"There is a broader subtext to this legislation. The kingdom can no longer count on the US and - a far more dangerous reality - may no longer even want to. With a single vote, Congress may well have brought down on America a host of plagues many on Capitol Hill may only vaguely appreciate." - CNN
Administration officials said they knew from the start that Obama's veto was unlikely to survive an override vote — the politics surrounding the bill had become so charged that they overwhelmed the more abstract arguments for the importance of respecting foreign sovereign immunity. - The Hill
But families of the victims and their lawyers have dismissed these concerns.
"We rejoice in this triumph and look forward to our day in court and a time when we may finally get more answers regarding who was truly behind the attacks," said Terry Strada, national chair of the 9/11 Families & Survivors United for Justice Against Terrorism.
Saudi media blast Congress vote
Saudi media have criticised the decision of the US Congress to overrule President Barack Obama's veto of legislation allowing families of victims of the 9-11 attacks to sue the Saudi government.
And the Saudi-funded, pan-Arab Al-Arabia TV said: "Saudi Arabia has an arsenal of ways to respond to the Justice Against Sponsors of Terrorism Act (JASTA)".
The pro-government daily Saudi Okaz said in a banner headline: "The Justice Against Sponsors of Terrorism (JASTA) is a law against justice", while the pro-government Saudi daily Al-Jazeera carried a piece by Ahmed al-Farraj criticising the bill as "unfair".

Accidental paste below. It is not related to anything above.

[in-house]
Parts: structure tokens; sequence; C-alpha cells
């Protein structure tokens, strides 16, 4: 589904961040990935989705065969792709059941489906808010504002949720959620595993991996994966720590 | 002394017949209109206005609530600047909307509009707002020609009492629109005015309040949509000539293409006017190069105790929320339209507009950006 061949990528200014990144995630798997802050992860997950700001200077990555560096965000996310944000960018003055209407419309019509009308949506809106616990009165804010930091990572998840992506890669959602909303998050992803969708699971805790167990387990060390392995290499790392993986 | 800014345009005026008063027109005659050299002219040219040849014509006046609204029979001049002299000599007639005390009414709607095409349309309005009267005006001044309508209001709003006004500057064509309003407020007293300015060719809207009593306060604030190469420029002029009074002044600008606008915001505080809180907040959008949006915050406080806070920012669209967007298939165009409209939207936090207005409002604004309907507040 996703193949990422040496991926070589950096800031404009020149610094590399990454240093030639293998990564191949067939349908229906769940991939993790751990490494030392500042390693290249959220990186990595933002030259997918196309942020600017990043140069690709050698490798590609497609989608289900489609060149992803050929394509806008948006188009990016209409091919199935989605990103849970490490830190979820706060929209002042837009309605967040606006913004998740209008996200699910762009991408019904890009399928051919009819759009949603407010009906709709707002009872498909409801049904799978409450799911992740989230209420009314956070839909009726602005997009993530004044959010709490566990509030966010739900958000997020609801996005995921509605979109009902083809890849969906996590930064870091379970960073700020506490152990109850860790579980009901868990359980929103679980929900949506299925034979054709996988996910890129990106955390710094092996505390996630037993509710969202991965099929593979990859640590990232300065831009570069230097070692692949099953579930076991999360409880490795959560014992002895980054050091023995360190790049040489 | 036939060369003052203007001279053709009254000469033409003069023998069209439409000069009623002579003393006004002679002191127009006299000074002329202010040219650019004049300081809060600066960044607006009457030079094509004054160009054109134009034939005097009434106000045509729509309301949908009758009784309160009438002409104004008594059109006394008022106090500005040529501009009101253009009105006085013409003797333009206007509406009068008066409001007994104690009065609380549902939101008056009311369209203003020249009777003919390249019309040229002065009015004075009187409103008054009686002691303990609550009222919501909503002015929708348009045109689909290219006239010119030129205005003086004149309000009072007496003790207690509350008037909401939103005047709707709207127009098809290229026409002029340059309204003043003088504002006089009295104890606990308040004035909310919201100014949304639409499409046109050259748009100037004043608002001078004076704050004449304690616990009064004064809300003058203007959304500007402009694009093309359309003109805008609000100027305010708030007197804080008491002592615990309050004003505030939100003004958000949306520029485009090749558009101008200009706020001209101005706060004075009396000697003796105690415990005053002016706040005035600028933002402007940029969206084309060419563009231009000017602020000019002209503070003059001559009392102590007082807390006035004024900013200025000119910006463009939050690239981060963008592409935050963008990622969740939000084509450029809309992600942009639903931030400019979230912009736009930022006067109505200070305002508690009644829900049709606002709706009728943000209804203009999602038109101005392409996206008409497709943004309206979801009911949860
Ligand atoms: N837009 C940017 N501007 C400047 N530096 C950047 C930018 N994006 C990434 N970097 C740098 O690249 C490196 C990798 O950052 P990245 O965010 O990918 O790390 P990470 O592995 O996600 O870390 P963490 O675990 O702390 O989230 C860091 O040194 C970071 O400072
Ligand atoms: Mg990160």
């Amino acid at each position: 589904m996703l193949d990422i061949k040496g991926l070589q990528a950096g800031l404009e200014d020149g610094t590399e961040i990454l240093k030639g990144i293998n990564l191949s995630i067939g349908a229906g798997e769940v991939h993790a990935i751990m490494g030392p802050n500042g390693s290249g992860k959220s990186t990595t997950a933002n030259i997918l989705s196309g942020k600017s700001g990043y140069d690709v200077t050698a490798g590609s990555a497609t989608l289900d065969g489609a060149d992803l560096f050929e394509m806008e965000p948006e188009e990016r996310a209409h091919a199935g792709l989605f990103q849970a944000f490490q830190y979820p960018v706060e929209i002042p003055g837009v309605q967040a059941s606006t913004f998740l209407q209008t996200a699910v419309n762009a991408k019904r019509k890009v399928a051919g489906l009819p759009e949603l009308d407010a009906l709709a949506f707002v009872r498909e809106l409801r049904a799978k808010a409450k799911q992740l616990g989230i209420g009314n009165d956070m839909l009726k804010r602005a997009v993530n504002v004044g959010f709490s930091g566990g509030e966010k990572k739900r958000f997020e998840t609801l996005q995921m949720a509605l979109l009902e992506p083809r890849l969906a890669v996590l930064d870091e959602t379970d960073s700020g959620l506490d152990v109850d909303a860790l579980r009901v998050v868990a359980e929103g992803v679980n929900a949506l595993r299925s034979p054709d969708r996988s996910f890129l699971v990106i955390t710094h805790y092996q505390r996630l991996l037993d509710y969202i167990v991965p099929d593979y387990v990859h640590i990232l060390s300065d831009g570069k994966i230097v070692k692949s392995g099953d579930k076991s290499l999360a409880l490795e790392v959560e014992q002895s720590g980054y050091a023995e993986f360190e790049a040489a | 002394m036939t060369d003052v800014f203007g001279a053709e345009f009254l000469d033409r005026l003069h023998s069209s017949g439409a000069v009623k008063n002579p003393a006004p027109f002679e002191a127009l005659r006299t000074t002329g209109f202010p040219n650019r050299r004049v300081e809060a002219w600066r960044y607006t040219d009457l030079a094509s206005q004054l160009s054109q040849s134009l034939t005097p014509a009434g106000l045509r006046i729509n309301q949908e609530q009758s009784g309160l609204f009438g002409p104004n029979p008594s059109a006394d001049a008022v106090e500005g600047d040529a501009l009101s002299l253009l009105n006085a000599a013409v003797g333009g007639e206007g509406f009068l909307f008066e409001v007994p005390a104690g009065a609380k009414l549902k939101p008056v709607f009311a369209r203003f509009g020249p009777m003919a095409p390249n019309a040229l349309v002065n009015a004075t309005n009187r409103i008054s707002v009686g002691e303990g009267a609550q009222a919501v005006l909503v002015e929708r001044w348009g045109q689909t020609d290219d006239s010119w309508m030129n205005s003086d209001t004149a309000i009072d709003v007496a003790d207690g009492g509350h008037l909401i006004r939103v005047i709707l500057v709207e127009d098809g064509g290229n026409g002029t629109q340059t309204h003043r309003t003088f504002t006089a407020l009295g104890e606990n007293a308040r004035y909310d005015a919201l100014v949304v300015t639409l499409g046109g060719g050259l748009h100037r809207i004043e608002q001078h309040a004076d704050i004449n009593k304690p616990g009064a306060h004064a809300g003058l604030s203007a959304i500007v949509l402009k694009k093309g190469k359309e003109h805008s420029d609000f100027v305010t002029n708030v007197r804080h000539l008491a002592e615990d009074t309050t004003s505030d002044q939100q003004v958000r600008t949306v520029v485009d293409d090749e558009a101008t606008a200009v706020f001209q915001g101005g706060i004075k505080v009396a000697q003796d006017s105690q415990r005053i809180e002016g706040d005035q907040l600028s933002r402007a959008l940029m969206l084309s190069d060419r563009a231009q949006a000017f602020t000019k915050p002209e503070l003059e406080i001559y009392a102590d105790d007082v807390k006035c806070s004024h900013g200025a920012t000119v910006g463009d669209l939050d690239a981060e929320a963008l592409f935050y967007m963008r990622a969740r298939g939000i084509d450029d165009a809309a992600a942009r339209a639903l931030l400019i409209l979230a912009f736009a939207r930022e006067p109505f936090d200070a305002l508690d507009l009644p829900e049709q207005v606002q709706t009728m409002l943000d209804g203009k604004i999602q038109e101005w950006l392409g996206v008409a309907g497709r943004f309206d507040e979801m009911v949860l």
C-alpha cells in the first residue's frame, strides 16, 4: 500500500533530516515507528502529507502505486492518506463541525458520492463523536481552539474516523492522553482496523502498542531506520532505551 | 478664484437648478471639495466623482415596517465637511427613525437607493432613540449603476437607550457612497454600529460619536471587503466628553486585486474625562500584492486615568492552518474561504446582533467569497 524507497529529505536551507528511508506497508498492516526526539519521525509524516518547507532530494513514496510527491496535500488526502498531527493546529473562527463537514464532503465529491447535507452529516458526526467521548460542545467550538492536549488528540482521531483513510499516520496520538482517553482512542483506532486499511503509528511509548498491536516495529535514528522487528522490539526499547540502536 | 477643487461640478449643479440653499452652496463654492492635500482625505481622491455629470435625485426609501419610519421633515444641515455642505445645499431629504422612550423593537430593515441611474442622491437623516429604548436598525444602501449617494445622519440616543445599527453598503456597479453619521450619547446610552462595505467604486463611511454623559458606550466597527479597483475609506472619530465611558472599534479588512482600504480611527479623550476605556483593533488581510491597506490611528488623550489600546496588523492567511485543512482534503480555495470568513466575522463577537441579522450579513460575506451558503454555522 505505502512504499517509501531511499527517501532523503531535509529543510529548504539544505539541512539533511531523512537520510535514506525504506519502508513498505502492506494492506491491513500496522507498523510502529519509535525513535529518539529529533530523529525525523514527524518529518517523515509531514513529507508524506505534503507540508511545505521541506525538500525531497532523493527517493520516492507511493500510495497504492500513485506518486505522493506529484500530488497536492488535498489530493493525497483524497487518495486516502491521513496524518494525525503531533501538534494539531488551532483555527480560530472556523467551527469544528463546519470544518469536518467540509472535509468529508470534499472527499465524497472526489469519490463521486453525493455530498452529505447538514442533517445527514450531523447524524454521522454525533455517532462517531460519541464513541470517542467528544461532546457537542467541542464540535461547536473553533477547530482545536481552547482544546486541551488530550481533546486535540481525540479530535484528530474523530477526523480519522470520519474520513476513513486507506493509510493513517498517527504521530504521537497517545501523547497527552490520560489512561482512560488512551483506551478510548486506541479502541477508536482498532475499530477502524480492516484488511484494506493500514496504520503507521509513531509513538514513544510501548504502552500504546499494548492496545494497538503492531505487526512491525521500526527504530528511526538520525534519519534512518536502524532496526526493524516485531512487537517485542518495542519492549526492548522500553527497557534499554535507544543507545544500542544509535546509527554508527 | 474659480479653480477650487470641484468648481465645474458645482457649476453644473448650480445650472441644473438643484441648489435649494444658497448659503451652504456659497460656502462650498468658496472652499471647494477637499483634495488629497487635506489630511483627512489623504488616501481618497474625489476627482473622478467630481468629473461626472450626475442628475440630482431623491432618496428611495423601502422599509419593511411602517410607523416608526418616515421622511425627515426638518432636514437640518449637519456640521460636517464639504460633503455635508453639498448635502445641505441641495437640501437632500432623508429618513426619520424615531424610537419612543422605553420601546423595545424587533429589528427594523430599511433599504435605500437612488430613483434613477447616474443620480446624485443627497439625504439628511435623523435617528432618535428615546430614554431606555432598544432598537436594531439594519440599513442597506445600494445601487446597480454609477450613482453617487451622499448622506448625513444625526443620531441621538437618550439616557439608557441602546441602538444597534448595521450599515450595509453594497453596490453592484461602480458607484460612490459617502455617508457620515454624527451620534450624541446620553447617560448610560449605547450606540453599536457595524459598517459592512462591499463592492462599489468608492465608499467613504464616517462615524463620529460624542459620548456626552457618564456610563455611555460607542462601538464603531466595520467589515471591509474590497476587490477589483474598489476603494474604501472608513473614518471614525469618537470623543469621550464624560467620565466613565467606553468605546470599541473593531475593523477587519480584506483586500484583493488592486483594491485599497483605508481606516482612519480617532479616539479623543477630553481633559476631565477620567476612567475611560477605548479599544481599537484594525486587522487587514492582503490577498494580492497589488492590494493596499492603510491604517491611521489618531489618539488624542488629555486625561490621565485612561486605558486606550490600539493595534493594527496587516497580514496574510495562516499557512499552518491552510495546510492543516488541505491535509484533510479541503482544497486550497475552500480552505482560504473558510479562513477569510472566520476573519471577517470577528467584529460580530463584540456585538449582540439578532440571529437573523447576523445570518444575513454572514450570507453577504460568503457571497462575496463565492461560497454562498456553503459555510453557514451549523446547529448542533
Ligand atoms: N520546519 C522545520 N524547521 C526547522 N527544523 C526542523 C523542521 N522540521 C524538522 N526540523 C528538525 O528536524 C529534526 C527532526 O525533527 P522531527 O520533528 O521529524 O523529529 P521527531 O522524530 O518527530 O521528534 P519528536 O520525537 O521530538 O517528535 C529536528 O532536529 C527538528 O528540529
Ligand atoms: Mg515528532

On social media, commentators were critical of the bill, with many users shrugging off its possible effects on Saudi Arabia, whose alleged support for terrorism they said was unproven.
"JASTA poses no threat to Saudi Arabia as it has nothing to do with terrorism. No lawsuit will be filed against Saudi Arabia using JASTA except by resorting to false witnesses," tweeted Khalid Ashaerah (@KHALID_ASHAERAH), a pro-government author of books who has 110,000 followers.
"Probably the greatest defeat for democratic thought achieved by members of the House of Representatives. Almost all neutral experts have agreed that JASTA is detrimental to the US," tweeted Mohamed al-Saidi (@mohamadalsaidi1), a pro-government Saudi professor of Islamic doctrine with 803,201 followers.
Mr Obama suggested that his colleagues' voting patterns were influenced by political concerns.
"If you're perceived as voting against 9/11 families right before an election, not surprisingly, that's a hard vote for people to take.
"But it would have been the right thing to do."
The Senate voted 97-1 and the House of Representatives 348-77, meaning the bill becomes law.
White House spokesman Josh Earnest told reporters the vote was "the single most embarrassing thing the United States Senate has done" in decades.
But the measure's supporters contended the legislation only applies to acts of terrorism that have occurred on US soil - and side-swiped at Mr Obama for his perceived prioritising of relations with Saudi Arabia.
"The White House and the executive branch (are) far more interested in diplomatic considerations," said Democratic New York Senator Chuck Schumer.
"We're more interested in the families and in justice."